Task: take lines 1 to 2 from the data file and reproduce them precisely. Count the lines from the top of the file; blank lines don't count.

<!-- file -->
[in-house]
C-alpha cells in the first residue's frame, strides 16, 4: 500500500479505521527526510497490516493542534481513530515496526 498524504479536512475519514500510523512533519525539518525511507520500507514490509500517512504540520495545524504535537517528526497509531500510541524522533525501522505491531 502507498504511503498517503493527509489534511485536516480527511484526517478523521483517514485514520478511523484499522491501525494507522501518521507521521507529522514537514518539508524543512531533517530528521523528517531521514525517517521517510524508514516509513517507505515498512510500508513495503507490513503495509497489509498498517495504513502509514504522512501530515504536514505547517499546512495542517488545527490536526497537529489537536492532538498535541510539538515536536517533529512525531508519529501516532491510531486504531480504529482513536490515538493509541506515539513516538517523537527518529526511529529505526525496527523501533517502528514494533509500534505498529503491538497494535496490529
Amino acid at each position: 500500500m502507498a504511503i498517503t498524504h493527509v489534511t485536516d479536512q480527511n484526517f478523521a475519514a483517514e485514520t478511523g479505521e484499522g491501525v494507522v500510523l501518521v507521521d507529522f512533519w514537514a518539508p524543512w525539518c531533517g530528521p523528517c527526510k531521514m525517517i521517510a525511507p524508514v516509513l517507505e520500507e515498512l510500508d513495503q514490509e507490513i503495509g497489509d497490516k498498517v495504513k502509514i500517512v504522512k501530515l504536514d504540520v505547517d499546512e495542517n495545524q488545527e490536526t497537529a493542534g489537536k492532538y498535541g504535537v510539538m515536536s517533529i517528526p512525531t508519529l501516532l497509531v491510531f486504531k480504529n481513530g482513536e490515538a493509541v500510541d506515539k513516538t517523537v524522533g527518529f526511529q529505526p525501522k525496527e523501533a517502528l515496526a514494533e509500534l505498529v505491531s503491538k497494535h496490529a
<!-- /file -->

[in-house]
C-alpha cells in the first residue's frame, strides 16, 4: 500500500479505521527526510497490516493542534481513530515496526 498524504479536512475519514500510523512533519525539518525511507520500507514490509500517512504540520495545524504535537517528526497509531500510541524522533525501522505491531 502507498504511503498517503493527509489534511485536516480527511484526517478523521483517514485514520478511523484499522491501525494507522501518521507521521507529522514537514518539508524543512531533517530528521523528517531521514525517517521517510524508514516509513517507505515498512510500508513495503507490513503495509497489509498498517495504513502509514504522512501530515504536514505547517499546512495542517488545527490536526497537529489537536492532538498535541510539538515536536517533529512525531508519529501516532491510531486504531480504529482513536490515538493509541506515539513516538517523537527518529526511529529505526525496527523501533517502528514494533509500534505498529503491538497494535496490529